As parents, the end of summer marks the beginning of back-to-school preparation. This includes school supply shopping, summer reading, and visits with your child’s doctor and dentist to ensure that he or she is healthy for the upcoming school year.
While a visit to the dentist may not seem as important as a physical examination at the doctor, your child’s oral health is in fact crucial to his or her overall health. Dr. Maria R. Burmaster and Dr. Valerie R. Hemphill understand that back-to-school preparations can be stressful on both parents and children and would like to offer some tips on how to ace that dental checkup and stay cavity-free for the whole school year!
Cavity Prevention in Children
Diligent oral hygiene maintenance is the strongest foundation for a healthy mouth. As parents, it is your responsibility to instill positive oral health habits in your child from the very beginning. Did you know that over half of children aged 5-9 have at least one cavity?
You can prevent your child from becoming a part of this statistic simply by encouraging them to brush for 2 minutes twice daily (2 X 2) and floss once daily. During routine visits to our Marrero, LA office, we take the time to show our young patients how to effectively brush and floss to maintain tooth enamel and oral health.
You can also improve your child’s oral health by preparing meals that are low in sugar and discouraging in-between meal snacking and sugary drinks- including ghettoes popular sports drinks! Snacking provides more opportunities for the bacteria in your mouth to feed on sugar and produce acids that destroy tooth enamel and cause cavities.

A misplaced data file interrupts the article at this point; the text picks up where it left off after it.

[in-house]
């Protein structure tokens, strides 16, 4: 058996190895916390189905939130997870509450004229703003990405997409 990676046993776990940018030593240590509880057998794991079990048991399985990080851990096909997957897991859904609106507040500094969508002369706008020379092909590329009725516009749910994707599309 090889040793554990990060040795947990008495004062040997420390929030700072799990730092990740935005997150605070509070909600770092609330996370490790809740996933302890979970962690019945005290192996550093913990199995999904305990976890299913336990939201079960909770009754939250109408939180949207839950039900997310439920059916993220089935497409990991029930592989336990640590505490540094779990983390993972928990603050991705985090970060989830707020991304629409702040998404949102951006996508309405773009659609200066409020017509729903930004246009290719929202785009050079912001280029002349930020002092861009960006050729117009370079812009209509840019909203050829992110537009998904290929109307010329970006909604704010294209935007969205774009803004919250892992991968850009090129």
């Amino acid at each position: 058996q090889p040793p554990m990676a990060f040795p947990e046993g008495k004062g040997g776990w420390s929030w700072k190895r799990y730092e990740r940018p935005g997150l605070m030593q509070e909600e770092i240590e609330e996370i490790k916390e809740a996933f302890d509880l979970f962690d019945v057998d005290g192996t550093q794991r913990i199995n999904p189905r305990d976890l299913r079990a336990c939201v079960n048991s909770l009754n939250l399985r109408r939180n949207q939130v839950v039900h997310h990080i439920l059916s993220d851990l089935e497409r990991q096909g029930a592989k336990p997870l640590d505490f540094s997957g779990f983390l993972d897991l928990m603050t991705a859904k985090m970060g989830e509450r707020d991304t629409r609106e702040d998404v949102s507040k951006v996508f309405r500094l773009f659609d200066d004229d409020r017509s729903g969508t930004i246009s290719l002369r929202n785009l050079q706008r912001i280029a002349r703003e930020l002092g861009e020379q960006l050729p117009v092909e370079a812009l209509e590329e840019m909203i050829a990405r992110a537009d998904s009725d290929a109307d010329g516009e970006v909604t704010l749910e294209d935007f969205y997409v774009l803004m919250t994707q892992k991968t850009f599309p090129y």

Tooth decay is an infectious disease and is especially prevalent among school children; tooth-related illnesses account for the loss of 52 million school hours each year.
If your child is especially prone to cavities or if a low-sugar diet is not entirely realistic, you may want to talk to Drs. Burmaster and Hemphill about preventative sealants. This dental procedure uses a resin to fill in the pits and grooves on your molar teeth and makes them a less favorable environment for bacterial invasion.
We hope that you found these suggestions helpful and Drs. Burmaster and Hemphill and their staff would like to wish you a happy and healthy new school year!